[Rosenbloom] I think that to put the season to good use, you want to be sure that your A clients and B clients are properly taken care of. You've got to know who they are because they're the ones that are going to be the most in the radar screen for that merger conversation. That is crucial to how you map out how you're going to time the delivery of your work. There are many practitioners who will tell you that all their clients are A clients, or they treat everybody as A clients. It's great to know that they treat everybody as A clients, but nobody only has A clients. And sometimes delivering A service to a D client is a very poor place to be. The first thing you need to do is make sure you're taking care of your top-line clients. The thing is you need to be sure that you're taking care of your all-star employees, that you've got them on board. That they are going to be comfortable, that they're going to continue to be part of your team, and that they are not going to go off the deep end during this difficult time.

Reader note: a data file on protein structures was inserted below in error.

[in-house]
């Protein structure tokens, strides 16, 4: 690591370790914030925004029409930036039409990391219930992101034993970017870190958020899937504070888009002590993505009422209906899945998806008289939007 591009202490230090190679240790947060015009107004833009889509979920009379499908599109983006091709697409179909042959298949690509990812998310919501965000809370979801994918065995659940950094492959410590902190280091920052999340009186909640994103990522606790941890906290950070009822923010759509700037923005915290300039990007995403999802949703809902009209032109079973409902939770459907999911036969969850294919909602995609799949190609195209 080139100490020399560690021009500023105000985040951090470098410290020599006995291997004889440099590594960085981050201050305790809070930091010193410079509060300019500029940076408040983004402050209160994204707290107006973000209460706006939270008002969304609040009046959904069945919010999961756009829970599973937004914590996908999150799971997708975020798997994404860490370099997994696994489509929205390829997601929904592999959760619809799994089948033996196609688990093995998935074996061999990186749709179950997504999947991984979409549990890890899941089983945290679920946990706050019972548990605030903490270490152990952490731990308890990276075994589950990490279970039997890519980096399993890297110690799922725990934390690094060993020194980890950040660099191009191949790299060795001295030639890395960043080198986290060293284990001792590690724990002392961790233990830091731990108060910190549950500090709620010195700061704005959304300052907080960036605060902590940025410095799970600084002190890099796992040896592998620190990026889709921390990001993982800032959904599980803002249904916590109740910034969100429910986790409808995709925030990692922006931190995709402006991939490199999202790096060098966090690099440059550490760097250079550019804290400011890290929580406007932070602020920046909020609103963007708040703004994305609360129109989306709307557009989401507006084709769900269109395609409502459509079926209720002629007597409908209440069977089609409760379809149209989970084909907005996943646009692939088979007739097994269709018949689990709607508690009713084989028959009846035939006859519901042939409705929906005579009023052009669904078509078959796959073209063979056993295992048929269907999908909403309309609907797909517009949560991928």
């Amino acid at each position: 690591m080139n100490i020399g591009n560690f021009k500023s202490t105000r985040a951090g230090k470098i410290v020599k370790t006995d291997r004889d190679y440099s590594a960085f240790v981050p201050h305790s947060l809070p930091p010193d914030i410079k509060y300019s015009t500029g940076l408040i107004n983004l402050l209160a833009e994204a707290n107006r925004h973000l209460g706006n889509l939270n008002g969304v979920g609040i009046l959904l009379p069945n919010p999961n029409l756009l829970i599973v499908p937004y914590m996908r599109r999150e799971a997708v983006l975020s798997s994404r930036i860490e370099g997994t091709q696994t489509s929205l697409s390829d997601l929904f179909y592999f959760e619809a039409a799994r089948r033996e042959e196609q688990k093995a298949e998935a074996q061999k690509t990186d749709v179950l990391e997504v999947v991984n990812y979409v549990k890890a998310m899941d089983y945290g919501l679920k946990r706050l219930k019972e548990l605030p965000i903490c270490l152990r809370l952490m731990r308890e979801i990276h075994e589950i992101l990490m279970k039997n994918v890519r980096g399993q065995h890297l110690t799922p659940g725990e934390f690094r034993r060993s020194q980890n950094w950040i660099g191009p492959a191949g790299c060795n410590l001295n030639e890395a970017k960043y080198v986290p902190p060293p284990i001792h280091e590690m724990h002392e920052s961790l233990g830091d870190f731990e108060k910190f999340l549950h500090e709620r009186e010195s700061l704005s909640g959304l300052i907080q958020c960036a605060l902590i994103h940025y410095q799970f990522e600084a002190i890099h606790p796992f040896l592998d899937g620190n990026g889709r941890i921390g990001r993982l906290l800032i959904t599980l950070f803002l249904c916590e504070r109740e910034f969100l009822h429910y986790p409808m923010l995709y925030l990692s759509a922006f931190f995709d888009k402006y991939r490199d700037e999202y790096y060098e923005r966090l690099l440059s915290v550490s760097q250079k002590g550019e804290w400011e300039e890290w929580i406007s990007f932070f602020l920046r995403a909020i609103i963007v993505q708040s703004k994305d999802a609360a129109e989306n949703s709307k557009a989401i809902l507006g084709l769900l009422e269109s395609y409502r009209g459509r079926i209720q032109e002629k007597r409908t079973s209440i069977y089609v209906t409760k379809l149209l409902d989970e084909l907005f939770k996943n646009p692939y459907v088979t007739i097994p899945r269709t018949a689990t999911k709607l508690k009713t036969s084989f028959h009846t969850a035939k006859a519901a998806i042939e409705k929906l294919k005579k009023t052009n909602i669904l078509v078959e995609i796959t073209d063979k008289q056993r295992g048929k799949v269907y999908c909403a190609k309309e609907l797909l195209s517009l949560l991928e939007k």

You've got to take care of your top assets. That's very crucial, and you've got to have data. You've got to know ahead of time what kind of data is going to be discussed, and make sure that you can deliver it promptly for those conversations. When accountants can't deliver data to other accountants, it sends a very bad message.

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Podcast transcripts are provided as a summary of the conversation and have been lightly edited for the written medium. The transcript is not a verbatim representation of the interview.